- For make to order manufacturers- the gap between new orders and shipments is moving closely. New orders are outpacing shipments – which suggests that the backorders are likely increasing. The chip situation seems also to be doing better – as automotive sales are up.
- Non-seasonal manufacturing employment, which is the number of people working in establishments that are considered primarily in manufacturing activity, is up. The June 2022 reading shows we are back to the same peak employment levels we enjoyed in 2019 – meaning there are 12.8M people employed in real manufacturing jobs. In other words, we have seen employment levels rebound to where they were in 2019. But the rate of job openings is still at unprecedented levels compared to 2018, and the strength of the mfg. sector is such that many companies cannot find enough people! Also the job QUIT rate is up – pre-covid we were at 1.6 – and now at 2.6% – much higher..
- Quarterly survey of plant capacity utilization surveys answers to an interesting question: if you didn’t operate at full capacity – why didn’t you? One of the majorreasons is insufficient supply of labor – 45% of plants didn’t operate at full capacity because of insufficient labor! This would be a problem if there was a slowdown in demand – and given strength of demand – labor shortage issues may be responsible also for rising wage rates and also contribute to inflation.
- Speaking of Inflation – the price index for final demand products compared to June 2021 (e.g. the price manufacturers receive for final products, not intermediates) is up 18.4%. This represents tremendous inflationary pressure – and it is also evident that this will not slow down but will remain at this level over time. There is no evidence we will see a pooling of final demand for finished goods prices. Year over year increases for Stage 4 final demand finished goods captures the price of inputs for food manufacturers, motor vehicle assemblers, and machinery assemblers.
- While this measure of inflation is trending down – the rate of slowing suggests it will be many months of additional price increases being passed to finished goods companies. So expect many months for inflation – best case – 6 to 9 months of inflation going forward.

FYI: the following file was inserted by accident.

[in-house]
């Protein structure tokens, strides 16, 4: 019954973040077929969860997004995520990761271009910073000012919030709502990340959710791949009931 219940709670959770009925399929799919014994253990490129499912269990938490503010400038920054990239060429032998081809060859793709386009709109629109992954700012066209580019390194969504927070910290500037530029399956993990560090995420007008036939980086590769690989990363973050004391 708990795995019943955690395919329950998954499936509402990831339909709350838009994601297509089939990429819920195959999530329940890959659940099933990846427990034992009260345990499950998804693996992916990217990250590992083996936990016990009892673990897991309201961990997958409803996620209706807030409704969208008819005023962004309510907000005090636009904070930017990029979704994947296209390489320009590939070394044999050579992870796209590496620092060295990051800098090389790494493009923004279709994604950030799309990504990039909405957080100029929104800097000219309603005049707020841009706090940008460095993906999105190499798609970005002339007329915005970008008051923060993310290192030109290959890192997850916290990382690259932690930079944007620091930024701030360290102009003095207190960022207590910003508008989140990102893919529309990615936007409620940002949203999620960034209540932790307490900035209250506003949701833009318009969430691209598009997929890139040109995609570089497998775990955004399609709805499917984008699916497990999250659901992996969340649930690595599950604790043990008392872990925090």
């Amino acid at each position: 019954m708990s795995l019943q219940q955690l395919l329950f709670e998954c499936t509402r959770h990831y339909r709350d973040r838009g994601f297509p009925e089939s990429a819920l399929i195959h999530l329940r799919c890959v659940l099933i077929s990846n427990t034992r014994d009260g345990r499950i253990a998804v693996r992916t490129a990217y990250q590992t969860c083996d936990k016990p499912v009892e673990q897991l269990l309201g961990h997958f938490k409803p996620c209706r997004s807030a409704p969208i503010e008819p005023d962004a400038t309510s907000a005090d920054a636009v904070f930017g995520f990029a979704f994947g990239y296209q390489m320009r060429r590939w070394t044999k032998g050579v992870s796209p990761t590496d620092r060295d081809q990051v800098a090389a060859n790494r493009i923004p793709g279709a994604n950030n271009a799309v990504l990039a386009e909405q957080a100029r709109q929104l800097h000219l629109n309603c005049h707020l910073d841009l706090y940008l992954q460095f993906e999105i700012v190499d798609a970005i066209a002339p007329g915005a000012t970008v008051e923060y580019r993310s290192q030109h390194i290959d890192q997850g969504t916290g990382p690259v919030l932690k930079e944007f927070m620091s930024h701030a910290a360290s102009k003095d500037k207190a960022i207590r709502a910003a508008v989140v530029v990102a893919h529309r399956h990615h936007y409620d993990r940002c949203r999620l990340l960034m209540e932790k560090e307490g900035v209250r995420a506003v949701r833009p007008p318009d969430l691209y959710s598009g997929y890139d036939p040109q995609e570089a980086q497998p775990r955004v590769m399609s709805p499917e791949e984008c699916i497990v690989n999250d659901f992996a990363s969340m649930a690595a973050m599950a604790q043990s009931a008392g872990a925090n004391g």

- Another source of inflation is primary metal manufacturers – manufacturers of steel, copper, foundries. This index is a weighted average of price increases. The index in January 2021 is 100- and and we are up 64% since January – and we may have reached a peak period in terms of pricing – but that is still 60% higher than 2021.
- Trucking is also seeing strong inflationary trends. Full Truckload has started cooling has dropped a little bit, but is still up about 25% YOY. Carriers are disciplined with pricing and getting unprofitable freight out of their network – so expect little price relief this year.
- Air freight prices in June are at 80% above 2019 (Asia) and 40-50% above 2019 for Europe. These too are not going down.
- Container spot prices went up to $12,000 in October 2021, but last week we were at about $7500. This is down from the peak in 2021, but remember when it was $1800 before COVID? It won’t be going back there any time soon. So where will it level off? Likely will go to $6000 and stabilize.
To summarize – we are not going into a recession, but you can still count on continued supply disruptions, on-going price increases, and on-going labor shortages. We are in a new world – one in which we need to let the data tell us what is going on, and not rely on prior economic theory, which has never seen conditions like this before..